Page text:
Data centers are moving away from under floor cooling and cabling, and in many cases to overhead cables and more advanced cooling systems. At the same time, what may seem the simplest of things, power cables, are evolving and changing as well. The reasons are quite simple. New angles, new cable types, and even new connection types are designed to ensure maximum uptime, no cable failures and the prevention of disastrous accidental disconnects or power loss.
Jump to Section:
- Cable Length Matters
- Choose Your Gauge
- Color Coding
- Use Shielded Power Cords
- Grab a Jacket
- Work the Angles
- Lock it Up
So what do these cables look like, and how can proper power cable usage prevent poor data center performance? Here are seven things to consider.
Cable Length Matters
In the case of power cables, the shorter the cable the better. No matter how good the power cord is, what gauge it is, or how it is insulated, aggregate power loss occurs over the length of the cord. The longer the cord, the greater the loss. In a large data center this can add up to thousands of dollars of wasted power annually.
Not only does this harm the data center’s overall power usage efficiency (PUE) but it is also harmful to the environment, increasing carbon emissions or even just diminishing efficiency in centers that rely on renewable energy sources.
Use the shortest cable you can for the application, but one that is long enough to prevent any breaks or damage caused by odd connection angles or cable stress.
Choose Your Gauge
While shorter cables are better, larger gauge cables are better than their smaller counterparts, and for good reason. First, they carry power more efficiently. Even if smaller cables might meet your needs now, moves and changes or new equipment can increase the demand on power cables.
In that case, a larger gauge cable can future proof your data center, eliminating the need to change cables later on. Larger gauge cables also run cooler, so there is no additional burden on your HVAC systems or cooling plans.
We often talk about color coding data center cords, but color coding and labeling power cords is just as essential for avoiding the “spaghetti mess” server we have all encountered. But there’s more. Color coding helps you trace power from equipment to source, prevents duplicate power paths, and helps prevent accidental disconnects during moves or changes.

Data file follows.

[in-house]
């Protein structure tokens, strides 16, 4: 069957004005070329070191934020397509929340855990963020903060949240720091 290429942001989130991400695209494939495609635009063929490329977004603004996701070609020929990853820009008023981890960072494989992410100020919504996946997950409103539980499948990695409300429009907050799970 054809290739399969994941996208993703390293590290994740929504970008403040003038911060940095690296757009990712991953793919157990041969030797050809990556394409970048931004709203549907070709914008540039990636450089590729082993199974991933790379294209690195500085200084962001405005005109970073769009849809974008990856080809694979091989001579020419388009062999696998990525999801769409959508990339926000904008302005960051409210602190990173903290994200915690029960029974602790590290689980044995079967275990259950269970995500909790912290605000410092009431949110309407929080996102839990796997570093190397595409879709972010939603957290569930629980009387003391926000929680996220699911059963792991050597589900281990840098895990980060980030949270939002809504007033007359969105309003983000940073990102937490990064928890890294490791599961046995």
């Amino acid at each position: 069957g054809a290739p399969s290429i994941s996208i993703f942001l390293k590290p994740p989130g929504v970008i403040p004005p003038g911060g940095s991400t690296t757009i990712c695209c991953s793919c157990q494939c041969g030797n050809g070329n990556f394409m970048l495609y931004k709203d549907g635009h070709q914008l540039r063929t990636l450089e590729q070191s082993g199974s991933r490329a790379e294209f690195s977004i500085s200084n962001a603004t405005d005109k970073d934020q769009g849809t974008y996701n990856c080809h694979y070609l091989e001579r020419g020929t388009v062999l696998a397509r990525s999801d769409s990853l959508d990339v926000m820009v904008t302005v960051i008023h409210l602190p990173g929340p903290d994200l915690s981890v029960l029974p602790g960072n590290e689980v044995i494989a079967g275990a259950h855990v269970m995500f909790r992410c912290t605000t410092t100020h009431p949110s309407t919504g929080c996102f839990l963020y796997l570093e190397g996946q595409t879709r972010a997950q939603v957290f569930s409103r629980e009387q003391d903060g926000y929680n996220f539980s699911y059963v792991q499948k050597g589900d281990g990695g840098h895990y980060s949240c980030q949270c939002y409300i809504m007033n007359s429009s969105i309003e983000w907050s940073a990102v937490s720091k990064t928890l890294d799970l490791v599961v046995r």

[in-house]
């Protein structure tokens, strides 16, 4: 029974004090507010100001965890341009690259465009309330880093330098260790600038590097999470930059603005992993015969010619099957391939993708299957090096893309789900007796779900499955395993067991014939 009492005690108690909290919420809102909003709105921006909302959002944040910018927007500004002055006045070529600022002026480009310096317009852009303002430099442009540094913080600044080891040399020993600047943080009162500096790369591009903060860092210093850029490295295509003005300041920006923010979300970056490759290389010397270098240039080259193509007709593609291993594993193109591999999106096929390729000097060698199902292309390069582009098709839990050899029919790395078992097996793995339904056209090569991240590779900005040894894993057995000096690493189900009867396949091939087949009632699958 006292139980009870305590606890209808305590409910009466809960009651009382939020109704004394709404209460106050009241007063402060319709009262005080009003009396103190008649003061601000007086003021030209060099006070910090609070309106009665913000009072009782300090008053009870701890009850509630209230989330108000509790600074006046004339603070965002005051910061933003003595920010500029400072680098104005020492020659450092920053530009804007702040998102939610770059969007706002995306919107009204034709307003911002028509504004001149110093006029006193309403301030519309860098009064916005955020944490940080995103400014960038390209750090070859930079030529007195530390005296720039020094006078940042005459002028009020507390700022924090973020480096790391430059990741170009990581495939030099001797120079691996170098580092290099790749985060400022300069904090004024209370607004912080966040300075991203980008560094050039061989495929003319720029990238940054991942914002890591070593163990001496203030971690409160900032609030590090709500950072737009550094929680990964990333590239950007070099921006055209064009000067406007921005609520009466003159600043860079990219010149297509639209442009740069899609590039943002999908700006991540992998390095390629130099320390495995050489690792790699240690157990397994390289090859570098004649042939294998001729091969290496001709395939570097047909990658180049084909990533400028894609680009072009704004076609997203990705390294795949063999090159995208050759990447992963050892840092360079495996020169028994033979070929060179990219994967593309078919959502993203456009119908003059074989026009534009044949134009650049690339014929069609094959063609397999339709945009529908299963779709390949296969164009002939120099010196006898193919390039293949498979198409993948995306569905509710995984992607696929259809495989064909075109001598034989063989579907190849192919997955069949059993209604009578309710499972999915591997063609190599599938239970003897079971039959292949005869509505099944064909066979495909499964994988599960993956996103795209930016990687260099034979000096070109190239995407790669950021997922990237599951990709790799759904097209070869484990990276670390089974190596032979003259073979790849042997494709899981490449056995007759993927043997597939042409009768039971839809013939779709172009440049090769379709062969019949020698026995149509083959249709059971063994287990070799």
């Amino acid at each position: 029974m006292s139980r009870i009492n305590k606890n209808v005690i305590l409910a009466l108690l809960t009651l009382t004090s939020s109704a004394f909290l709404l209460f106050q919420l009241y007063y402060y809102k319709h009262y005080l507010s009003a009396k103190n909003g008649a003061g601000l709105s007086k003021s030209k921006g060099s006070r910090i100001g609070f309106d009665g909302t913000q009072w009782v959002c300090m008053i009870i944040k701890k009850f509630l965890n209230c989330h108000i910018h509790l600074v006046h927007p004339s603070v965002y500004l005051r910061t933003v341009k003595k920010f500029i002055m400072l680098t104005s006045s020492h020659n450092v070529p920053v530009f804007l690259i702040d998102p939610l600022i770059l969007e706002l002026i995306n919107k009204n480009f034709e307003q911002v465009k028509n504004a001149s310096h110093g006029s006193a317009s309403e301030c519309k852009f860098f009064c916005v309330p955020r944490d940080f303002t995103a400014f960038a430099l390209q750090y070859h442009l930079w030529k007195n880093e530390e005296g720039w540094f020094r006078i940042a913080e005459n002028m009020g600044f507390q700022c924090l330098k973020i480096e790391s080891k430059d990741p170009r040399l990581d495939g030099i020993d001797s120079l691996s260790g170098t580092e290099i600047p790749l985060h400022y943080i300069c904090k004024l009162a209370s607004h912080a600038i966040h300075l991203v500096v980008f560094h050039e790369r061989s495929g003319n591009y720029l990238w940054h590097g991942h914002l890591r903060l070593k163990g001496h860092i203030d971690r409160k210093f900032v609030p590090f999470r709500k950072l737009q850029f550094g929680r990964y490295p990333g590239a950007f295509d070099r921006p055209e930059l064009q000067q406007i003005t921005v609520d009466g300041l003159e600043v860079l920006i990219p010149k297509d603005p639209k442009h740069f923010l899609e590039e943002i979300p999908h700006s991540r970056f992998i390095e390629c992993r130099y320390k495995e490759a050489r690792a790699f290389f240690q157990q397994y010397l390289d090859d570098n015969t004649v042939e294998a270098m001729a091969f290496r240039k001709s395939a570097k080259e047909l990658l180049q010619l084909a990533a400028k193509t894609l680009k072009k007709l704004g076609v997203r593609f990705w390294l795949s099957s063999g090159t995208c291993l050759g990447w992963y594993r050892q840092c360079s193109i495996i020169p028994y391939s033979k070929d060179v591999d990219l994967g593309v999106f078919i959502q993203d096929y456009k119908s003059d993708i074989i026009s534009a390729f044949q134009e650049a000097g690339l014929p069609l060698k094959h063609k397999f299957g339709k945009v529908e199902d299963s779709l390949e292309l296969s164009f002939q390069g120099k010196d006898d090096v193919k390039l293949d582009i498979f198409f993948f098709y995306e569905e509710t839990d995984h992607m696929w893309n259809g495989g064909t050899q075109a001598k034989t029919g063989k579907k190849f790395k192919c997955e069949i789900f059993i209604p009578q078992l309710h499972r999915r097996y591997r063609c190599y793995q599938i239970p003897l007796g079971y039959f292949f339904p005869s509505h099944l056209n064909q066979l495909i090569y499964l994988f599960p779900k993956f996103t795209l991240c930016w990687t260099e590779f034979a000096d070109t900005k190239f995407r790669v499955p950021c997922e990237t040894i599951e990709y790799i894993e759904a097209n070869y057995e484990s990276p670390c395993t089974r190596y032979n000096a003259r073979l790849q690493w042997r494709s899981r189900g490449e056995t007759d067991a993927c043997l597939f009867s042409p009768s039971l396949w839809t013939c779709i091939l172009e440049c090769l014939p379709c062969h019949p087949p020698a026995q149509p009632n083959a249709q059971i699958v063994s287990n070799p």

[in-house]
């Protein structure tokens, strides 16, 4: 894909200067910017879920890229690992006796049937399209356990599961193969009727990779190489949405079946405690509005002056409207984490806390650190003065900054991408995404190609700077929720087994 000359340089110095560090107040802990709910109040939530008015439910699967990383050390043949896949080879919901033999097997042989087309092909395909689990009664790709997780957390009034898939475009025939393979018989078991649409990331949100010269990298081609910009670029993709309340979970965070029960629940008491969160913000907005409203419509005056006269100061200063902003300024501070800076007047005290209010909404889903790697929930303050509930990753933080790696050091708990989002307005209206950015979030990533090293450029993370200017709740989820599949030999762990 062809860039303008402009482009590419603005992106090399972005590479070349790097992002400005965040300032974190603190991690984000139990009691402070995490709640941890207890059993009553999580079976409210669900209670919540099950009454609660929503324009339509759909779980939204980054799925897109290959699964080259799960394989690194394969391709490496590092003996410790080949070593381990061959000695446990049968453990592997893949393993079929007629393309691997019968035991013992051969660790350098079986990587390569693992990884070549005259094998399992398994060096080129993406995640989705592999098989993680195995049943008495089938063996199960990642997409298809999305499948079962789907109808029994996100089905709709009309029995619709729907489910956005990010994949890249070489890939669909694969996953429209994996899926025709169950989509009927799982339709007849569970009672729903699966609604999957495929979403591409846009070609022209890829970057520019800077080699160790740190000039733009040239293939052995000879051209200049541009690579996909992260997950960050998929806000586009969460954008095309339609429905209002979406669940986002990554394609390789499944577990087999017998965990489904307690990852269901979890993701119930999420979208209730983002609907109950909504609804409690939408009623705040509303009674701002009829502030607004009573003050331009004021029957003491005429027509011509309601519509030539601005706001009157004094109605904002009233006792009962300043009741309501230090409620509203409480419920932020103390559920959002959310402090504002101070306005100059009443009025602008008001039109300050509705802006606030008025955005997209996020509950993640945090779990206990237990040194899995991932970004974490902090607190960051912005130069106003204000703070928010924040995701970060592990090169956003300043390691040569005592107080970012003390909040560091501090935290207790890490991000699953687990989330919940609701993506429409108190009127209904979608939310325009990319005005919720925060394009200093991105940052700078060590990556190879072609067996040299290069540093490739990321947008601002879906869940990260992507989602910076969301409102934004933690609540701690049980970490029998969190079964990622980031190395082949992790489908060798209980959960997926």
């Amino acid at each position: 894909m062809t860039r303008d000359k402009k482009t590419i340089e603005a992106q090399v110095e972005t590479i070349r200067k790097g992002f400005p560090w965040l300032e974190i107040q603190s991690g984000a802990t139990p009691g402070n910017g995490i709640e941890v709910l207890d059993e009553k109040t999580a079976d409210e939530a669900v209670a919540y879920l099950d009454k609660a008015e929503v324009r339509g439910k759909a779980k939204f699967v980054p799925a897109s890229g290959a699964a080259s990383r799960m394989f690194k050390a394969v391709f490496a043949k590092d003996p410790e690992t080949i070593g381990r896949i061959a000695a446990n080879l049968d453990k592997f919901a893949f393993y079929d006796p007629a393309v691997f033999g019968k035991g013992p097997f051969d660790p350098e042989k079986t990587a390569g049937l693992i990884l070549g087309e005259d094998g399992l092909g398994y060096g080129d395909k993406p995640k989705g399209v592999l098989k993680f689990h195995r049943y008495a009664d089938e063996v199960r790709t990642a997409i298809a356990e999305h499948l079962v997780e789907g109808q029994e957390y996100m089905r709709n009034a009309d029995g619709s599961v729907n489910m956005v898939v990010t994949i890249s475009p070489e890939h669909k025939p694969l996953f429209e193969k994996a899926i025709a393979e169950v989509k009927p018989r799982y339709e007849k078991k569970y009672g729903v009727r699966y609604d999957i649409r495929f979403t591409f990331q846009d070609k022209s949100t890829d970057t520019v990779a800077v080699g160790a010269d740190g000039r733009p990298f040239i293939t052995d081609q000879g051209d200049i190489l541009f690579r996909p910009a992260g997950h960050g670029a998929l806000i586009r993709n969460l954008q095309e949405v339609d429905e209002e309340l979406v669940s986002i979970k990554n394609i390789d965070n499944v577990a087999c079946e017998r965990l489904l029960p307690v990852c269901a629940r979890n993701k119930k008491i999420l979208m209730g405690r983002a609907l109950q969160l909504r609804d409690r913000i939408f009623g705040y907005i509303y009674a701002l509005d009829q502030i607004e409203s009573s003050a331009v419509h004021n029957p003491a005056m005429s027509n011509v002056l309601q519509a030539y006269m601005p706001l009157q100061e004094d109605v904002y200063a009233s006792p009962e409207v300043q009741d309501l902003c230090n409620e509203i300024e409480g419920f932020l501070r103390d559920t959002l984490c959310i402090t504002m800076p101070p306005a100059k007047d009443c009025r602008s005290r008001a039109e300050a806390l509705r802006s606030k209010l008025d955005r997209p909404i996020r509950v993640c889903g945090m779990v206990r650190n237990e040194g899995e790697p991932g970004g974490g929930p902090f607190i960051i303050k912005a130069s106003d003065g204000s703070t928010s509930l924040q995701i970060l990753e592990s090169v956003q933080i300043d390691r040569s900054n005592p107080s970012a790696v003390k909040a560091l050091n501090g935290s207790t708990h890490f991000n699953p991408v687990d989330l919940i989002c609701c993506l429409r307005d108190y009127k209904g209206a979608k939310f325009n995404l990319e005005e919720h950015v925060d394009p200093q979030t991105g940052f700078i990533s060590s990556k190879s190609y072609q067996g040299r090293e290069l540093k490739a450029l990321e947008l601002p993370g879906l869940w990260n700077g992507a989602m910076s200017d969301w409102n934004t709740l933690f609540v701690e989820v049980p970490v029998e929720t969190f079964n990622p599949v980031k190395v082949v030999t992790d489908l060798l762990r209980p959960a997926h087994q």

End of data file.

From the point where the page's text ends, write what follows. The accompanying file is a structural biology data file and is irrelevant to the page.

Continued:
Choosing to color code power cords now will save you a lot of time and effort later on.
Use Shielded Power Cords
Electromagnetic Interference (EMI) can be a nightmare in data centers. Unshielded data cables used in the same area as unshielded power cords can have a serious impact on data transmission and can result in data loss. Shielded power cords can reduce or even eliminate those odd “data drops” that are hard to find and isolate.
As with other power cable properties, a little foresight here can go a long way to preventing problems down the road.
Grab a Jacket
Power cables are required to be jacketed, and the type of jacket is often dictated by local regulations and building codes. There are different materials you can and often must use based on where the cord is located, how it is used, and the restriction of the use of certain materials in various areas.
The key is to know the rules where you are, work with a vendor who can get the right cables for you consistently, and pay attention if regulations were to change.
Work the Angles
The right length of cable is important, but so is the placement of equipment in relation to those cables. The wrong angle, too tight of turns, and other issues can cause cable breakage, disconnection and more. If necessary, use angled connectors and plugs.
Keep power cords tidy, angles to a minimum, and avoid crimping, bending, and tangling them with data cables.
Lock it Up
Locking connections ensure that your cables stay where they are supposed to, and stay connected. There are several different types of locks, and each serves its own purpose. Be sure any connections you have, male, female, or otherwise, are appropriately locked in place with a tight and secure connection.
This prevents accidental disconnects, power loss through slight separation or loose connection, and other common power problems.
Are you planning your data center? Making moves and changes? Or are you looking for new, long term power cord solutions? Contact us here at AnD Cable. We have the cables you need to future proof your data center and ensure maximum uptime.
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C14 to C13 2x Splitter 10A 250V Power Cord – BlackFrom: $12.26
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P-Lock C14 to C13 15A 250V 14AWG 105c SJT Power Cord – Blue, 7 FeetFrom: $30.24
P-Lock C20 to C19 20A 250V 12AWG 105c SJT Power Cord – Orange, 4 Feet (1.22m)From: $34.00
P-Lock C20 to Locking C19, 20A 12/3 SJT Power Cord – Red, 2 FeetFrom: $56.80
About the Author
Louis Chompff, Founder & Managing Director, AnD Cable Products
Louis established AnD Cable Products – Intelligently Designed Cable Management in 1989. Prior to this he enjoyed a 20+ year career with a leading global telecommunications company in a variety of senior data management positions. Louis is an enthusiastic inventor who designed, patented and brought to market his innovative Zero U cable management racks and Unitag cabel labels, both of which have become industry-leading network cable management products. AnD Cable Products only offer products that are intelligently designed, increase efficiency, are durable and reliable, re-usable, easy to use or reduce equipment costs. He is the principal author of the Cable Management Blog, where you can find network cable management ideas, server rack cabling techniques and space saving tips, data center trends, latest innovations and more.
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